Background: There are limited data from prospective studies to indicate whether improvement in hand hygiene associated with the use of alcohol-based hand hygiene products results in improved patient outcomes.
Design: A 2-year, prospective, controlled, cross-over trial of alcohol-based hand gel.
Setting: The study was conducted in 2 medical-surgical ICUs for adults, each with 12 beds, from August 2001 to September 2003 at a university-associated, tertiary care teaching hospital.
Methods: An alcohol-based hand gel was provided in one critical care unit and not provided in the other. After 1 year, the assignment was reversed. The hand hygiene adherence rate and the incidence of nosocomial infection were monitored. Samples for culture were obtained from nurses' hands every 2 months.
Results: During 17,994 minutes of observation, which included 3,678 opportunities for hand hygiene, adherence rates improved dramatically after the introduction of hand gel, increasing from 37% to 68% in one unit and from 38% to 69% in the other unit (P< .001). Improvement was observed among all groups of healthcare workers. Hand hygiene rates were better at higher workloads when hand gel was available in the unit (P= .02). No substantial change in the rates of device-associated infection, infection due to multidrug-resistant pathogens, or infection due to Clostridium difficile was observed. Culture of samples from the hands of nursing staff revealed that an increased number of microbes and an increased number of microbe species was associated with longer fingernails (ie, more than 2 mm long), the wearing of rings, and/or lack of access to hand gel.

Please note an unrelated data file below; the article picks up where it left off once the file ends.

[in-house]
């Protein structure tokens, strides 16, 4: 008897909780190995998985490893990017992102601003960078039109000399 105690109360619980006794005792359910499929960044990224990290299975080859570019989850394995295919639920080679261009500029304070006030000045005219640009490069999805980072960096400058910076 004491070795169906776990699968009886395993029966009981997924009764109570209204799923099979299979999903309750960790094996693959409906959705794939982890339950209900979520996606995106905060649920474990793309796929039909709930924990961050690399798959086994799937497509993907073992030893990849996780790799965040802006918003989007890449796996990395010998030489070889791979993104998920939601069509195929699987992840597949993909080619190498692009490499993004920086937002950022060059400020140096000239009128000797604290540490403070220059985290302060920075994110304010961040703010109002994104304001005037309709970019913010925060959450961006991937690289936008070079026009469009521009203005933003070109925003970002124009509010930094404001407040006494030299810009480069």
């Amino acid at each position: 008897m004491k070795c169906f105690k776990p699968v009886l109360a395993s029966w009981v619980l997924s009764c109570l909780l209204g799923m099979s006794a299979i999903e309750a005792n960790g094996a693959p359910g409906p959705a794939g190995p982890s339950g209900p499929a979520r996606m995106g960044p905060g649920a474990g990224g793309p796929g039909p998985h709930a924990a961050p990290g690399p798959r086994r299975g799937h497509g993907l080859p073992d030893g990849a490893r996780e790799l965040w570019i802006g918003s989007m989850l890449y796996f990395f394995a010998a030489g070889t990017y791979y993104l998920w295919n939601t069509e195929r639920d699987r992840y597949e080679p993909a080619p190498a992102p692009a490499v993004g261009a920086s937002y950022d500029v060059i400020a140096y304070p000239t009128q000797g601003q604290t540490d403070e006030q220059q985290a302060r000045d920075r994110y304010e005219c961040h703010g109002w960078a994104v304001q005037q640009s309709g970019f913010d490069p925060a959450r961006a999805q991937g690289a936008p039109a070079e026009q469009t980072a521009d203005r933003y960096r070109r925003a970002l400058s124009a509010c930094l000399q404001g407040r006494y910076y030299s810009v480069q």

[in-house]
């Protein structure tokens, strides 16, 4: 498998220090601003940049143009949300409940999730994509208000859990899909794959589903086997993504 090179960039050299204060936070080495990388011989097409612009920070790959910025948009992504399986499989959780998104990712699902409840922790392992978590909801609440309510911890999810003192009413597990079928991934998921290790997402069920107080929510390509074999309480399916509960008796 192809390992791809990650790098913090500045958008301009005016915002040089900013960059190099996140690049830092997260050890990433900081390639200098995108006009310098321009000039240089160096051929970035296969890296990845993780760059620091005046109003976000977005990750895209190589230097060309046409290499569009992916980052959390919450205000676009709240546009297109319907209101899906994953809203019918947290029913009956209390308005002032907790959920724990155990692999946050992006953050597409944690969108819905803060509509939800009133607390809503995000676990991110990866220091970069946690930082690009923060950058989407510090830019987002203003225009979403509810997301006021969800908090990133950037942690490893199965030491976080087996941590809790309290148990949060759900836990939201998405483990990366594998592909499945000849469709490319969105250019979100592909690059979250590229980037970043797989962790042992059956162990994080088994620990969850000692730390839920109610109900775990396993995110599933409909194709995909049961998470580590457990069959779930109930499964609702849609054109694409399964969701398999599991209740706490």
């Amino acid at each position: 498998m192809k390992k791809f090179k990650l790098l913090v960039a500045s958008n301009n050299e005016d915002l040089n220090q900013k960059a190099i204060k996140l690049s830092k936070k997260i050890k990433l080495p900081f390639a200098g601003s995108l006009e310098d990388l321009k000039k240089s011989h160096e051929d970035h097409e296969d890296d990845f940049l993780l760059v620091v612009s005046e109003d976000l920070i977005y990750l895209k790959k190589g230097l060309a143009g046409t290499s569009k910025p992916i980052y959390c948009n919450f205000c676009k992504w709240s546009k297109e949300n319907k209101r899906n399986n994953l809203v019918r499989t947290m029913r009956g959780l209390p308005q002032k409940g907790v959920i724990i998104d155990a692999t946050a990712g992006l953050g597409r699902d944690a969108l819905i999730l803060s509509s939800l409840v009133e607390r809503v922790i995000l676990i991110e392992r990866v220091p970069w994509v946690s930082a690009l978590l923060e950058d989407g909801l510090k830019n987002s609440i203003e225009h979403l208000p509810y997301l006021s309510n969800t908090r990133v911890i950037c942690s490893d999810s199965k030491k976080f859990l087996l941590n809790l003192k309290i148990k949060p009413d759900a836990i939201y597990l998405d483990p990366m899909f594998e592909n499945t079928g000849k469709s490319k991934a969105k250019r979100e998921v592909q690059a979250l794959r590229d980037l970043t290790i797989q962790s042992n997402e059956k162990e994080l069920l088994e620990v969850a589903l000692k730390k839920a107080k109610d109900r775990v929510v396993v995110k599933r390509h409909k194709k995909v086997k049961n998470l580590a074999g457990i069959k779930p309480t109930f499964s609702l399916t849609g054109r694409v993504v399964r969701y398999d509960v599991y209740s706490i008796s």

Conclusions: The introduction of alcohol-based gel resulted in a significant and sustained improvement in the rate of hand hygiene adherence. Fingernail length greater than 2 mm, wearing rings, and lack of access to hand gel were associated with increased microbial carriage on the hands. This improvement in the hand hygiene adherence rate was not associated with detectable changes in the incidence of healthcare-associated infection.